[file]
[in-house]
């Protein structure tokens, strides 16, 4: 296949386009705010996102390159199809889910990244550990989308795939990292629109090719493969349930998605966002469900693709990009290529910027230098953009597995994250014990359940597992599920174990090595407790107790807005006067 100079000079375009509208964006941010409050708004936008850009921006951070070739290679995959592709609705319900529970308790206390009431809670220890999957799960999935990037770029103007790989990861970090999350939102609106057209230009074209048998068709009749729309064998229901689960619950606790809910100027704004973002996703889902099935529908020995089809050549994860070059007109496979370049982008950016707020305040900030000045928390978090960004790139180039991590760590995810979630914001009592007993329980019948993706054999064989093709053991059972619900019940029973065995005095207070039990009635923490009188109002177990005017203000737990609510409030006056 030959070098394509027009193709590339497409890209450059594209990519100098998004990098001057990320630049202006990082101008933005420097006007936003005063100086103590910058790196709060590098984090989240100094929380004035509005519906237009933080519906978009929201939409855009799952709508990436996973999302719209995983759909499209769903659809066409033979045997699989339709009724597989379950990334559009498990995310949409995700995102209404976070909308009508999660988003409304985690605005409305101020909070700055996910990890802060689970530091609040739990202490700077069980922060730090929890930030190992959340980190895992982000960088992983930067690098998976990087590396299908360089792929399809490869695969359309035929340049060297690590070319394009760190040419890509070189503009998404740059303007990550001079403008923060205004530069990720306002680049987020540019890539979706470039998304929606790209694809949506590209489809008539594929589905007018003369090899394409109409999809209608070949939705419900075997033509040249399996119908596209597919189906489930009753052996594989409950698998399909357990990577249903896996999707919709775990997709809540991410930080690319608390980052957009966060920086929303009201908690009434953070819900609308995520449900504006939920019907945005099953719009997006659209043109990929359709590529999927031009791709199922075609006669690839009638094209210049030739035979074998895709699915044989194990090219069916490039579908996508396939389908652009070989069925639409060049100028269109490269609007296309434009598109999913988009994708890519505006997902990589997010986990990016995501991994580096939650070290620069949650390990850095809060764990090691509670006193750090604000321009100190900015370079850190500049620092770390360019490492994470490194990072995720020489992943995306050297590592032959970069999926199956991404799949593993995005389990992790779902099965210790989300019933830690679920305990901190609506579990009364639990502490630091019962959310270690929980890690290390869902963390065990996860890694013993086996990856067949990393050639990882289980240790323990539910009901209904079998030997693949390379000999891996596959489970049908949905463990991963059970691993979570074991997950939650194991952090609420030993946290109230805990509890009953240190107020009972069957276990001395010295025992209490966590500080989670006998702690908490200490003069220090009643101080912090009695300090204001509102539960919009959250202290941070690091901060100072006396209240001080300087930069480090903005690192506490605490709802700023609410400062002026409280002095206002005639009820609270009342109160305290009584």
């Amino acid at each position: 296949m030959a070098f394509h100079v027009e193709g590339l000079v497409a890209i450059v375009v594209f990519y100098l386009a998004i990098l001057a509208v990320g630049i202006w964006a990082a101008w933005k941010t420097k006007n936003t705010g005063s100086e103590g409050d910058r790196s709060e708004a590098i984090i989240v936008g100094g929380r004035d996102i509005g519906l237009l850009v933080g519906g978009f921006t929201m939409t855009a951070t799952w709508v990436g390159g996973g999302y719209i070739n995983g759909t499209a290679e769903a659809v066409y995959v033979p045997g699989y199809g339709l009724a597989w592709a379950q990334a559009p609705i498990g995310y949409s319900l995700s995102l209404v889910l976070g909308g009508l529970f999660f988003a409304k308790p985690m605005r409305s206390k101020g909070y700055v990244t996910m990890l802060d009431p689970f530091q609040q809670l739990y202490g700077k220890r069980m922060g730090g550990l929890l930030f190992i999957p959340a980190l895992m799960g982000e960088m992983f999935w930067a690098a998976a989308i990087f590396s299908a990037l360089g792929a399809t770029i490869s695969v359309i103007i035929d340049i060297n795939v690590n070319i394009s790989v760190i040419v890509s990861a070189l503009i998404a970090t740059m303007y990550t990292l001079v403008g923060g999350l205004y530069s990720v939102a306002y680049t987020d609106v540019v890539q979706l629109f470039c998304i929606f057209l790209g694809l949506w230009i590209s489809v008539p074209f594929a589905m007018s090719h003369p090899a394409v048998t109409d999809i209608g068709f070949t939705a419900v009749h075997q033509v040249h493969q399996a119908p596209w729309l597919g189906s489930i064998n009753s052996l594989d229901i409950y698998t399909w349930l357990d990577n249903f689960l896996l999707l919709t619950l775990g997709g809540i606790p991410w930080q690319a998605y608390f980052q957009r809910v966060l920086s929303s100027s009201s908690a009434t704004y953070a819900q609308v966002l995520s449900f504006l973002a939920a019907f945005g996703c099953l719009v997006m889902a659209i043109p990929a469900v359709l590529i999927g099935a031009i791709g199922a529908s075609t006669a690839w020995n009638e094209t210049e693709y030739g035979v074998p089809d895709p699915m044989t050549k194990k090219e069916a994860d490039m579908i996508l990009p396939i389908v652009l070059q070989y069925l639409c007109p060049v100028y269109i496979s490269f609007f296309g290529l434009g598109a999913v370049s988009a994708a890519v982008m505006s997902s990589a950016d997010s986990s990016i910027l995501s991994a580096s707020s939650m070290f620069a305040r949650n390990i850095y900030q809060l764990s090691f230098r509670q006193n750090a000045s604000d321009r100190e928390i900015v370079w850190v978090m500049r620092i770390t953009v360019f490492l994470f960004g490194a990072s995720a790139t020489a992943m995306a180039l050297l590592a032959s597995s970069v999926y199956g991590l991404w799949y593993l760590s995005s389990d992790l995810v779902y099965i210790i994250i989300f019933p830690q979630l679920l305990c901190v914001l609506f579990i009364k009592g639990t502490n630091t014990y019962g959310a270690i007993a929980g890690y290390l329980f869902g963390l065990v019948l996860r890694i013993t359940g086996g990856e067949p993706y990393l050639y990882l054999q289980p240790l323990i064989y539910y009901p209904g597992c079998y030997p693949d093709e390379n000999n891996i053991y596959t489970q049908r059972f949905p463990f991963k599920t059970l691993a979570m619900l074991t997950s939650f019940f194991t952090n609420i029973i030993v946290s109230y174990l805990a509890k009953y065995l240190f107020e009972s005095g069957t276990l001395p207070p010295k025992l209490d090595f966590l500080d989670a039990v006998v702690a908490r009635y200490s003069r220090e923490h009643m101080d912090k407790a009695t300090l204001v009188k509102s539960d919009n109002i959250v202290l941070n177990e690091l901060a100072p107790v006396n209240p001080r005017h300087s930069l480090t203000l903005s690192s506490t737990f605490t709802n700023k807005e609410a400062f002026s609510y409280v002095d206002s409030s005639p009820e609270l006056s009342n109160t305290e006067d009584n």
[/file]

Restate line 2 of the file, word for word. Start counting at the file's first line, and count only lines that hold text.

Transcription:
């Protein structure tokens, strides 16, 4: 296949386009705010996102390159199809889910990244550990989308795939990292629109090719493969349930998605966002469900693709990009290529910027230098953009597995994250014990359940597992599920174990090595407790107790807005006067 100079000079375009509208964006941010409050708004936008850009921006951070070739290679995959592709609705319900529970308790206390009431809670220890999957799960999935990037770029103007790989990861970090999350939102609106057209230009074209048998068709009749729309064998229901689960619950606790809910100027704004973002996703889902099935529908020995089809050549994860070059007109496979370049982008950016707020305040900030000045928390978090960004790139180039991590760590995810979630914001009592007993329980019948993706054999064989093709053991059972619900019940029973065995005095207070039990009635923490009188109002177990005017203000737990609510409030006056 030959070098394509027009193709590339497409890209450059594209990519100098998004990098001057990320630049202006990082101008933005420097006007936003005063100086103590910058790196709060590098984090989240100094929380004035509005519906237009933080519906978009929201939409855009799952709508990436996973999302719209995983759909499209769903659809066409033979045997699989339709009724597989379950990334559009498990995310949409995700995102209404976070909308009508999660988003409304985690605005409305101020909070700055996910990890802060689970530091609040739990202490700077069980922060730090929890930030190992959340980190895992982000960088992983930067690098998976990087590396299908360089792929399809490869695969359309035929340049060297690590070319394009760190040419890509070189503009998404740059303007990550001079403008923060205004530069990720306002680049987020540019890539979706470039998304929606790209694809949506590209489809008539594929589905007018003369090899394409109409999809209608070949939705419900075997033509040249399996119908596209597919189906489930009753052996594989409950698998399909357990990577249903896996999707919709775990997709809540991410930080690319608390980052957009966060920086929303009201908690009434953070819900609308995520449900504006939920019907945005099953719009997006659209043109990929359709590529999927031009791709199922075609006669690839009638094209210049030739035979074998895709699915044989194990090219069916490039579908996508396939389908652009070989069925639409060049100028269109490269609007296309434009598109999913988009994708890519505006997902990589997010986990990016995501991994580096939650070290620069949650390990850095809060764990090691509670006193750090604000321009100190900015370079850190500049620092770390360019490492994470490194990072995720020489992943995306050297590592032959970069999926199956991404799949593993995005389990992790779902099965210790989300019933830690679920305990901190609506579990009364639990502490630091019962959310270690929980890690290390869902963390065990996860890694013993086996990856067949990393050639990882289980240790323990539910009901209904079998030997693949390379000999891996596959489970049908949905463990991963059970691993979570074991997950939650194991952090609420030993946290109230805990509890009953240190107020009972069957276990001395010295025992209490966590500080989670006998702690908490200490003069220090009643101080912090009695300090204001509102539960919009959250202290941070690091901060100072006396209240001080300087930069480090903005690192506490605490709802700023609410400062002026409280002095206002005639009820609270009342109160305290009584």